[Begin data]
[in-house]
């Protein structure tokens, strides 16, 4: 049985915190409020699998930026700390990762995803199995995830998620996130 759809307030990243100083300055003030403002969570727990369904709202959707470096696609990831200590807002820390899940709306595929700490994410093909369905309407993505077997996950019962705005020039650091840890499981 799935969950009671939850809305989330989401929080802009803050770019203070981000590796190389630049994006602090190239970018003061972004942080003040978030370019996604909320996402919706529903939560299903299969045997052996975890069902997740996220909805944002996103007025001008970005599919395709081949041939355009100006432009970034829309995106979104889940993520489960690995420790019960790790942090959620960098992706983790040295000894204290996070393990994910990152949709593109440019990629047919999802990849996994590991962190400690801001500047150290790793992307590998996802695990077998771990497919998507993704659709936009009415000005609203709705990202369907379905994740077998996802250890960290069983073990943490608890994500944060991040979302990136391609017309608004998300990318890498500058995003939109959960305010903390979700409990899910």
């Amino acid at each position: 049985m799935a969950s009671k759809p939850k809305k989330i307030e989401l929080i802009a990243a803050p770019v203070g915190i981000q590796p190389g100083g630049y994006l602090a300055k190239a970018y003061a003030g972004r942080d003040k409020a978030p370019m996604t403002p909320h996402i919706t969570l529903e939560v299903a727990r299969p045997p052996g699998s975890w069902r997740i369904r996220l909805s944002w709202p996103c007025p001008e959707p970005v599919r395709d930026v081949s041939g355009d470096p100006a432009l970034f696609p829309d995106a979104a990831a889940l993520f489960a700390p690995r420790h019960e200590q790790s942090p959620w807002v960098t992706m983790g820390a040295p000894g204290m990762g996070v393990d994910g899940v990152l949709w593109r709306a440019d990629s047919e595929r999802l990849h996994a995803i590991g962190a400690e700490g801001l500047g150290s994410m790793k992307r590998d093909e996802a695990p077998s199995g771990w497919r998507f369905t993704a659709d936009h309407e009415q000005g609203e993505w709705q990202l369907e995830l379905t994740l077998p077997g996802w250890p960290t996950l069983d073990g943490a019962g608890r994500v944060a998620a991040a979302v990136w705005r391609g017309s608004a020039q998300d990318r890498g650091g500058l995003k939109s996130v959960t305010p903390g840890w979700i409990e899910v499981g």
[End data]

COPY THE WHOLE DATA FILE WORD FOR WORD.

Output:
[in-house]
């Protein structure tokens, strides 16, 4: 049985915190409020699998930026700390990762995803199995995830998620996130 759809307030990243100083300055003030403002969570727990369904709202959707470096696609990831200590807002820390899940709306595929700490994410093909369905309407993505077997996950019962705005020039650091840890499981 799935969950009671939850809305989330989401929080802009803050770019203070981000590796190389630049994006602090190239970018003061972004942080003040978030370019996604909320996402919706529903939560299903299969045997052996975890069902997740996220909805944002996103007025001008970005599919395709081949041939355009100006432009970034829309995106979104889940993520489960690995420790019960790790942090959620960098992706983790040295000894204290996070393990994910990152949709593109440019990629047919999802990849996994590991962190400690801001500047150290790793992307590998996802695990077998771990497919998507993704659709936009009415000005609203709705990202369907379905994740077998996802250890960290069983073990943490608890994500944060991040979302990136391609017309608004998300990318890498500058995003939109959960305010903390979700409990899910």
């Amino acid at each position: 049985m799935a969950s009671k759809p939850k809305k989330i307030e989401l929080i802009a990243a803050p770019v203070g915190i981000q590796p190389g100083g630049y994006l602090a300055k190239a970018y003061a003030g972004r942080d003040k409020a978030p370019m996604t403002p909320h996402i919706t969570l529903e939560v299903a727990r299969p045997p052996g699998s975890w069902r997740i369904r996220l909805s944002w709202p996103c007025p001008e959707p970005v599919r395709d930026v081949s041939g355009d470096p100006a432009l970034f696609p829309d995106a979104a990831a889940l993520f489960a700390p690995r420790h019960e200590q790790s942090p959620w807002v960098t992706m983790g820390a040295p000894g204290m990762g996070v393990d994910g899940v990152l949709w593109r709306a440019d990629s047919e595929r999802l990849h996994a995803i590991g962190a400690e700490g801001l500047g150290s994410m790793k992307r590998d093909e996802a695990p077998s199995g771990w497919r998507f369905t993704a659709d936009h309407e009415q000005g609203e993505w709705q990202l369907e995830l379905t994740l077998p077997g996802w250890p960290t996950l069983d073990g943490a019962g608890r994500v944060a998620a991040a979302v990136w705005r391609g017309s608004a020039q998300d990318r890498g650091g500058l995003k939109s996130v959960t305010p903390g840890w979700i409990e899910v499981g």